Potato tampering 'crisis' debated in P.E.I. legislature 

Teresa Wright twright@theguardian.pe.ca
Published on June 4, 2015
Newly sworn in Green Party MLA Peter Bevan-Baker, left, chats with Allan MacIsaac, transportation minister. Beven-Baker is also the Green Party leader on P.E.I
Guardian photo by Brian McInnis

Ongoing cases of P.E.I. potatoes being found with metal objects inserted into them became the focus of heated debate in the P.E.I. legislature today.

In the first question period since the May 4 election, Opposition Leader Steven Myers pressed government on why there was no mention of P.E.I.’s potato tampering cases in yesterday’s speech from the throne.

“Do you not recognize how grave this situation is for Prince Edward Island?” Myers asked.

Premier Wade MacLauchlan acknowledged the issue is a serious one and pointed to a motion co-sponsored by government and Opposition planned for debate later in the day condemning the tampering as senseless criminal acts and urging the provincial and federal support food safety measures.

“We have been very much on top of this issue and in active discussion and something we’ve been treating with the utmost seriousness throughout government and we’re standing together with the farming community in addressing this issue,” MacLauchlan said.

“Indeed it is a serious concern to the farming community and, I may add, to the entire economy of the province given the role that the potato sector plays in our total economic success.”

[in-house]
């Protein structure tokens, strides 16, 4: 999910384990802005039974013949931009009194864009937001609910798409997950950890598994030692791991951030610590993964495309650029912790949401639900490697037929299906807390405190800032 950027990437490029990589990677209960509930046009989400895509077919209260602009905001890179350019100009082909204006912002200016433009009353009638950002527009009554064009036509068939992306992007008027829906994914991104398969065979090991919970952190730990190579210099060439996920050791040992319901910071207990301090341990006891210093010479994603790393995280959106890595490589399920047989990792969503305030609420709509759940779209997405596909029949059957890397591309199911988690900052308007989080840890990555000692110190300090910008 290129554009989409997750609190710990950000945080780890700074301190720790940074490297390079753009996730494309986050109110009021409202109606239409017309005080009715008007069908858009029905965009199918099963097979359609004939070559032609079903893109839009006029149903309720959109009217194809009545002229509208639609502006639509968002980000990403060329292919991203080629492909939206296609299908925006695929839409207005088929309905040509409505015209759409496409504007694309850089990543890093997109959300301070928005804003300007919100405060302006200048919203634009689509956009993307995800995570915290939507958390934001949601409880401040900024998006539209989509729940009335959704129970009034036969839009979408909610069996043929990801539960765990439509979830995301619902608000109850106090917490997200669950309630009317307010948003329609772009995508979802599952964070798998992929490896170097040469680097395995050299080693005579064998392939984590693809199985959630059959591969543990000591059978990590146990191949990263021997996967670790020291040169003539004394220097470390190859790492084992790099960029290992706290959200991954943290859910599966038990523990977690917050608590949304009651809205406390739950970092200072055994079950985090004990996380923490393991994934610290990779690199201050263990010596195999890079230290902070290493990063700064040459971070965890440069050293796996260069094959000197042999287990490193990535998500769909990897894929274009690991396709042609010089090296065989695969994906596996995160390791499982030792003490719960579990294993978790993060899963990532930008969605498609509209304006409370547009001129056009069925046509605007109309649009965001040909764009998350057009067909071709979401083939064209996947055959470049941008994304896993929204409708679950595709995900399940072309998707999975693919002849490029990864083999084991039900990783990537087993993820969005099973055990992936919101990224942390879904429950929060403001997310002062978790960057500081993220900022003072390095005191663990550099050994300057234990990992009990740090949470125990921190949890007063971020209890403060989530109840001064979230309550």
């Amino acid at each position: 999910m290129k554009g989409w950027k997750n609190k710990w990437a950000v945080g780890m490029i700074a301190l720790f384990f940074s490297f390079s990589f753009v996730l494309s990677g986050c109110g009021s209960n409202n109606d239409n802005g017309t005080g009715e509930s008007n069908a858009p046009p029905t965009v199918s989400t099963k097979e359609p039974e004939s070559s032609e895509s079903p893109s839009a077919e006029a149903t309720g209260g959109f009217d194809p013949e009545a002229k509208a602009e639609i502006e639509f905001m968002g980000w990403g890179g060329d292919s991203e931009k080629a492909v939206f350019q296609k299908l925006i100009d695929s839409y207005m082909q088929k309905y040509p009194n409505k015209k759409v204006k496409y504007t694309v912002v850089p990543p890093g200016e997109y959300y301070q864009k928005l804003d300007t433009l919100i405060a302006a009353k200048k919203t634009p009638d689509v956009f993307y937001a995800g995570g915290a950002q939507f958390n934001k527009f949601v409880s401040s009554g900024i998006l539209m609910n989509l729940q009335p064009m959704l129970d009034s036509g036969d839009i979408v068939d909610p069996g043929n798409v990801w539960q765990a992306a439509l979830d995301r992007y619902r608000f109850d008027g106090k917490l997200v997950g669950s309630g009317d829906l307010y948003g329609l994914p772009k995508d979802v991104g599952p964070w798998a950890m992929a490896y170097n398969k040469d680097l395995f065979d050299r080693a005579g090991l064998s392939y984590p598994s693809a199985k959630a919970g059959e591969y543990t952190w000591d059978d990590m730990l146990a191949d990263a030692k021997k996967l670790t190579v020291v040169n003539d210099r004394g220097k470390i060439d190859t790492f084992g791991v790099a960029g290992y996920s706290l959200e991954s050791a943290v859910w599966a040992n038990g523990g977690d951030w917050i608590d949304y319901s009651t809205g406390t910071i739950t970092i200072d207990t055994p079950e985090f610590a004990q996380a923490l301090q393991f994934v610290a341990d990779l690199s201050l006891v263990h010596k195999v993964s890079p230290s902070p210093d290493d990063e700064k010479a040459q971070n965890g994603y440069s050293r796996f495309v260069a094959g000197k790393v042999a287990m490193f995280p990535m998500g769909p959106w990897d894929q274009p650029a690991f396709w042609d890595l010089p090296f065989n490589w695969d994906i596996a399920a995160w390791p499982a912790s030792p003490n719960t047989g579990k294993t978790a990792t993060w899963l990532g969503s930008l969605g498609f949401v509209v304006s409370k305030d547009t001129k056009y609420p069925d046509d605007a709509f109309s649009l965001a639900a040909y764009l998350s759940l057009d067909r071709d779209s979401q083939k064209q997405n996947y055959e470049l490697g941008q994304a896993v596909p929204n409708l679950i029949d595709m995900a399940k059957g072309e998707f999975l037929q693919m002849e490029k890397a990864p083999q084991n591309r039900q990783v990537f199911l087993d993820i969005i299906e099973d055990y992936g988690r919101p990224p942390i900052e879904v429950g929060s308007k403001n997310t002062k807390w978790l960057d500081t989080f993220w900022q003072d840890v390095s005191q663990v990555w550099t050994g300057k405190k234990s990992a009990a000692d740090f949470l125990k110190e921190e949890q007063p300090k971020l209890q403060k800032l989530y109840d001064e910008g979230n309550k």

But Myers pointed out the throne speech lays out government’s vision for the coming year, again questioning why support for farmers facing this crisis was left unaddressed in the speech.

“Is the safety and security of the potato industry on Prince Edward Island not part of your vision?” Myers said.

“Did you forget this detail when you were writing your speech?”

Agriculture Minister Alan McIsaac pointed to $1.4 million in provincial and federal money that has already been committed to Island farmers through the Growing Forward program to help them purchase metal detectors to screen potatoes for safety.

McIsaac also called the potato tampering issue a crisis.

“We need to get the bottom of this, it results in about $1 billion to our economy. We cannot carry on like this.”

The province has contributed $10,000 toward a $100,000 reward being offered for any information leading to the arrest and conviction of the individual or individuals.  Anonymous tips are eligible for the reward.

Money has also been made available to P.E.I. farmers for metal detecting equipment through a biosecurity program. 

twright@theguardian.pe.ca

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